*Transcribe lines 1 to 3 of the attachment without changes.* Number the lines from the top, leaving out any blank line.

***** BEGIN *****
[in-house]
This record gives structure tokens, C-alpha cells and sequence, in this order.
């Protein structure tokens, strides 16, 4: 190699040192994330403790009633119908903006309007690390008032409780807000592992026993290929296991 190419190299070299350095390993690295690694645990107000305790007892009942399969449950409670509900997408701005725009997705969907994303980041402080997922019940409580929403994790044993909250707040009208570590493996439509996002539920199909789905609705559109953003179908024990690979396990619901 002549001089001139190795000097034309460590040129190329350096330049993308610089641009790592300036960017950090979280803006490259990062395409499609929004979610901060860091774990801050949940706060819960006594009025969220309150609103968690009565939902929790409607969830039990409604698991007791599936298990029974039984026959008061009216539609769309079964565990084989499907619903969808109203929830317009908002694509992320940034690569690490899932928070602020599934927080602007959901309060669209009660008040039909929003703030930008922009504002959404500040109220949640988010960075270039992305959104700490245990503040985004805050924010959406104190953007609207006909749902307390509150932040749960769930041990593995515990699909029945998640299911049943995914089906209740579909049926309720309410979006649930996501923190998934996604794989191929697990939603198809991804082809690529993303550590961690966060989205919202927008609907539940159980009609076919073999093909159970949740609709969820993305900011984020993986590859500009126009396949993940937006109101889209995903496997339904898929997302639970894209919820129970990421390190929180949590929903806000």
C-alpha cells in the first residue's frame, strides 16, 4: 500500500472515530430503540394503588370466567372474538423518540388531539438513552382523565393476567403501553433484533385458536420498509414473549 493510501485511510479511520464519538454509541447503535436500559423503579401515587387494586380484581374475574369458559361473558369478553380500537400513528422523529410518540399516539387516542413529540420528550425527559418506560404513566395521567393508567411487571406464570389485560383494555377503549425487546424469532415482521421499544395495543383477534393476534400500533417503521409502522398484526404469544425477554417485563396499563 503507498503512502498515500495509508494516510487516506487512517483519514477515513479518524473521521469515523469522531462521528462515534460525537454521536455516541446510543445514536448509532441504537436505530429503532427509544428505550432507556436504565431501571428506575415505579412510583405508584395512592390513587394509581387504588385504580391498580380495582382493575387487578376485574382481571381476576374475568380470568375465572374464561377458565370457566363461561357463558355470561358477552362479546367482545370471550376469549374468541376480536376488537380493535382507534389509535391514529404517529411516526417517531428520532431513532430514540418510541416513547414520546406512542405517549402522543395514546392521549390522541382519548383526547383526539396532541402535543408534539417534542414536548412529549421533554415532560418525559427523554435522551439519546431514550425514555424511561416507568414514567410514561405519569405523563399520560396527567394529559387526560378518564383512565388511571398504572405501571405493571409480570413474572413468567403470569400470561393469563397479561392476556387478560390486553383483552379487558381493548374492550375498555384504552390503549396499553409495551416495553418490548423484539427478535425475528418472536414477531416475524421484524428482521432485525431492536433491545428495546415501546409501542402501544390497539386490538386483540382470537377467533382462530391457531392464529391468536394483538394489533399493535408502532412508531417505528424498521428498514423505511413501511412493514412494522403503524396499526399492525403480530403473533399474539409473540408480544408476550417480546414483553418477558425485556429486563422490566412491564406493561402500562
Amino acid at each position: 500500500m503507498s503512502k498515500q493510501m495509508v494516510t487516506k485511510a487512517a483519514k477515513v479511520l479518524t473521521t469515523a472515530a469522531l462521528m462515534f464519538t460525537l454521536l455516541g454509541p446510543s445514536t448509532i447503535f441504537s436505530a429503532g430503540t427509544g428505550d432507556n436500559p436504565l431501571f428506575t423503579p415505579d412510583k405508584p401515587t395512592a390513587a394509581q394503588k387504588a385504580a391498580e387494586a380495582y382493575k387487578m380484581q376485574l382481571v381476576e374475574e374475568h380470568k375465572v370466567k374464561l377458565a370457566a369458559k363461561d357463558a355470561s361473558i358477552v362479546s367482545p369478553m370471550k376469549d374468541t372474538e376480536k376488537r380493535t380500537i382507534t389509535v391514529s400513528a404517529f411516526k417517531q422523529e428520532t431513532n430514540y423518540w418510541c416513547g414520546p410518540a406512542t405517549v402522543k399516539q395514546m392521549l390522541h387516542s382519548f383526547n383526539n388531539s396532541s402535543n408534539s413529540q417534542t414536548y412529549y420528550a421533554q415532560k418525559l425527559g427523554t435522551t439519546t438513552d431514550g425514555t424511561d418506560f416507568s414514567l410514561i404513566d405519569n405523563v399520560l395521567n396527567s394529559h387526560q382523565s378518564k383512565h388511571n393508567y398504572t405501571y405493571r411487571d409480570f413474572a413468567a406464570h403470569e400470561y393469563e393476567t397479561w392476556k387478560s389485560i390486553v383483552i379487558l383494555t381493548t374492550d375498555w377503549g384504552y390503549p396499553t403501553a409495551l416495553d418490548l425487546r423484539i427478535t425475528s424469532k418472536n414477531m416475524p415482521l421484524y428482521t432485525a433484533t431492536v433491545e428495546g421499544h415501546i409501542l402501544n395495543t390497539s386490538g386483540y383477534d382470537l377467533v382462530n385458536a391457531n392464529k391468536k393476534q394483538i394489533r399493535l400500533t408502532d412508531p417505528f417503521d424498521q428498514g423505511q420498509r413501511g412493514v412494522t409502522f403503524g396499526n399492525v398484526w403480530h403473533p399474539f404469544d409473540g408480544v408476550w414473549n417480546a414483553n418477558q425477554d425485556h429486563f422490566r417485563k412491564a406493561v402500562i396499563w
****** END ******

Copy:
[in-house]
This record gives structure tokens, C-alpha cells and sequence, in this order.
């Protein structure tokens, strides 16, 4: 190699040192994330403790009633119908903006309007690390008032409780807000592992026993290929296991 190419190299070299350095390993690295690694645990107000305790007892009942399969449950409670509900997408701005725009997705969907994303980041402080997922019940409580929403994790044993909250707040009208570590493996439509996002539920199909789905609705559109953003179908024990690979396990619901 002549001089001139190795000097034309460590040129190329350096330049993308610089641009790592300036960017950090979280803006490259990062395409499609929004979610901060860091774990801050949940706060819960006594009025969220309150609103968690009565939902929790409607969830039990409604698991007791599936298990029974039984026959008061009216539609769309079964565990084989499907619903969808109203929830317009908002694509992320940034690569690490899932928070602020599934927080602007959901309060669209009660008040039909929003703030930008922009504002959404500040109220949640988010960075270039992305959104700490245990503040985004805050924010959406104190953007609207006909749902307390509150932040749960769930041990593995515990699909029945998640299911049943995914089906209740579909049926309720309410979006649930996501923190998934996604794989191929697990939603198809991804082809690529993303550590961690966060989205919202927008609907539940159980009609076919073999093909159970949740609709969820993305900011984020993986590859500009126009396949993940937006109101889209995903496997339904898929997302639970894209919820129970990421390190929180949590929903806000």